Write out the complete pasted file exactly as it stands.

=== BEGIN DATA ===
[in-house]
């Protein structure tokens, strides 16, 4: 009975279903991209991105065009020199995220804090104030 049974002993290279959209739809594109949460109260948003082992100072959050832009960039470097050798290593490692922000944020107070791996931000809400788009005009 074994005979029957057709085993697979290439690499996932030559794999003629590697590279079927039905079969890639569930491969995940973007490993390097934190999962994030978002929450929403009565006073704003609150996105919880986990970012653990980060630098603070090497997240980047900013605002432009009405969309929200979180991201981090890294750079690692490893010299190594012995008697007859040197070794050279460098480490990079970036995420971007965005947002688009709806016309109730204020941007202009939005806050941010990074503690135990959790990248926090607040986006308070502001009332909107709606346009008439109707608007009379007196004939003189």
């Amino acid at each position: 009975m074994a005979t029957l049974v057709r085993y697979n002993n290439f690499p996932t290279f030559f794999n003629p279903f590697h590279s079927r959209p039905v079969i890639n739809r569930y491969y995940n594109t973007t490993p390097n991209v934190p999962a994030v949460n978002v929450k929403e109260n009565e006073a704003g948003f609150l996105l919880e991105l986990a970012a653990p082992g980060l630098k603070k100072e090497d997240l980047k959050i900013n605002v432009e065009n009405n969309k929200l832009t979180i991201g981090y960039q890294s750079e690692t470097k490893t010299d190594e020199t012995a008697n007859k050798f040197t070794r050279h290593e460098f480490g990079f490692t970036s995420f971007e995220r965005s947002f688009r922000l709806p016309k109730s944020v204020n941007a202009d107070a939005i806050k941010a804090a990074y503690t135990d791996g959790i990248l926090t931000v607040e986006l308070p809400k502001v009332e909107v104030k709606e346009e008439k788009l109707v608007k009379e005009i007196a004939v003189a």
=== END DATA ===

[in-house]
């Protein structure tokens, strides 16, 4: 009975279903991209991105065009020199995220804090104030 049974002993290279959209739809594109949460109260948003082992100072959050832009960039470097050798290593490692922000944020107070791996931000809400788009005009 074994005979029957057709085993697979290439690499996932030559794999003629590697590279079927039905079969890639569930491969995940973007490993390097934190999962994030978002929450929403009565006073704003609150996105919880986990970012653990980060630098603070090497997240980047900013605002432009009405969309929200979180991201981090890294750079690692490893010299190594012995008697007859040197070794050279460098480490990079970036995420971007965005947002688009709806016309109730204020941007202009939005806050941010990074503690135990959790990248926090607040986006308070502001009332909107709606346009008439109707608007009379007196004939003189």
């Amino acid at each position: 009975m074994a005979t029957l049974v057709r085993y697979n002993n290439f690499p996932t290279f030559f794999n003629p279903f590697h590279s079927r959209p039905v079969i890639n739809r569930y491969y995940n594109t973007t490993p390097n991209v934190p999962a994030v949460n978002v929450k929403e109260n009565e006073a704003g948003f609150l996105l919880e991105l986990a970012a653990p082992g980060l630098k603070k100072e090497d997240l980047k959050i900013n605002v432009e065009n009405n969309k929200l832009t979180i991201g981090y960039q890294s750079e690692t470097k490893t010299d190594e020199t012995a008697n007859k050798f040197t070794r050279h290593e460098f480490g990079f490692t970036s995420f971007e995220r965005s947002f688009r922000l709806p016309k109730s944020v204020n941007a202009d107070a939005i806050k941010a804090a990074y503690t135990d791996g959790i990248l926090t931000v607040e986006l308070p809400k502001v009332e909107v104030k709606e346009e008439k788009l109707v608007k009379e005009i007196a004939v003189a």